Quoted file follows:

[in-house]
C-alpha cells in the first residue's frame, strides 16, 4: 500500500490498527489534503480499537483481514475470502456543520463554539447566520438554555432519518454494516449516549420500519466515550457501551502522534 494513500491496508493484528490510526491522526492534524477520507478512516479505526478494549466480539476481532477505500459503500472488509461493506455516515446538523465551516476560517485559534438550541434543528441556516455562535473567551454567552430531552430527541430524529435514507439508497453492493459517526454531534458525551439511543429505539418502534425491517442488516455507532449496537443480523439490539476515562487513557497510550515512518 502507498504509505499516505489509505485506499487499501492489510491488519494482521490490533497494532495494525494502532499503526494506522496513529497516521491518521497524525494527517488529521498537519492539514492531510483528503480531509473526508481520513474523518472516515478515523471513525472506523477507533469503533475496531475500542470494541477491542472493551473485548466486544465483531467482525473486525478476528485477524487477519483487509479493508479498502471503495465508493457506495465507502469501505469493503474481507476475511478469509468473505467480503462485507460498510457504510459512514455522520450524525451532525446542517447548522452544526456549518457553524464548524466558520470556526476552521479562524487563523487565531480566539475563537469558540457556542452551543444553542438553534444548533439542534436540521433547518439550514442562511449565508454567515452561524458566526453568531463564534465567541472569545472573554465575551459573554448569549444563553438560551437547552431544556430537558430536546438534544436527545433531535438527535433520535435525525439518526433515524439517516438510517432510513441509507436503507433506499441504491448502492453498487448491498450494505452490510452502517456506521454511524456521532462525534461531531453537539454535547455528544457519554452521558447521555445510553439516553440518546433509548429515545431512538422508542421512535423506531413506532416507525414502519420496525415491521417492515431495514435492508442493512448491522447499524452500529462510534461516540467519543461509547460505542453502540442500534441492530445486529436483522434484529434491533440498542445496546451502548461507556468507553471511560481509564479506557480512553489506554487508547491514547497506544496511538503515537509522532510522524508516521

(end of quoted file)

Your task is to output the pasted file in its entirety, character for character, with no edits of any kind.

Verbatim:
[in-house]
C-alpha cells in the first residue's frame, strides 16, 4: 500500500490498527489534503480499537483481514475470502456543520463554539447566520438554555432519518454494516449516549420500519466515550457501551502522534 494513500491496508493484528490510526491522526492534524477520507478512516479505526478494549466480539476481532477505500459503500472488509461493506455516515446538523465551516476560517485559534438550541434543528441556516455562535473567551454567552430531552430527541430524529435514507439508497453492493459517526454531534458525551439511543429505539418502534425491517442488516455507532449496537443480523439490539476515562487513557497510550515512518 502507498504509505499516505489509505485506499487499501492489510491488519494482521490490533497494532495494525494502532499503526494506522496513529497516521491518521497524525494527517488529521498537519492539514492531510483528503480531509473526508481520513474523518472516515478515523471513525472506523477507533469503533475496531475500542470494541477491542472493551473485548466486544465483531467482525473486525478476528485477524487477519483487509479493508479498502471503495465508493457506495465507502469501505469493503474481507476475511478469509468473505467480503462485507460498510457504510459512514455522520450524525451532525446542517447548522452544526456549518457553524464548524466558520470556526476552521479562524487563523487565531480566539475563537469558540457556542452551543444553542438553534444548533439542534436540521433547518439550514442562511449565508454567515452561524458566526453568531463564534465567541472569545472573554465575551459573554448569549444563553438560551437547552431544556430537558430536546438534544436527545433531535438527535433520535435525525439518526433515524439517516438510517432510513441509507436503507433506499441504491448502492453498487448491498450494505452490510452502517456506521454511524456521532462525534461531531453537539454535547455528544457519554452521558447521555445510553439516553440518546433509548429515545431512538422508542421512535423506531413506532416507525414502519420496525415491521417492515431495514435492508442493512448491522447499524452500529462510534461516540467519543461509547460505542453502540442500534441492530445486529436483522434484529434491533440498542445496546451502548461507556468507553471511560481509564479506557480512553489506554487508547491514547497506544496511538503515537509522532510522524508516521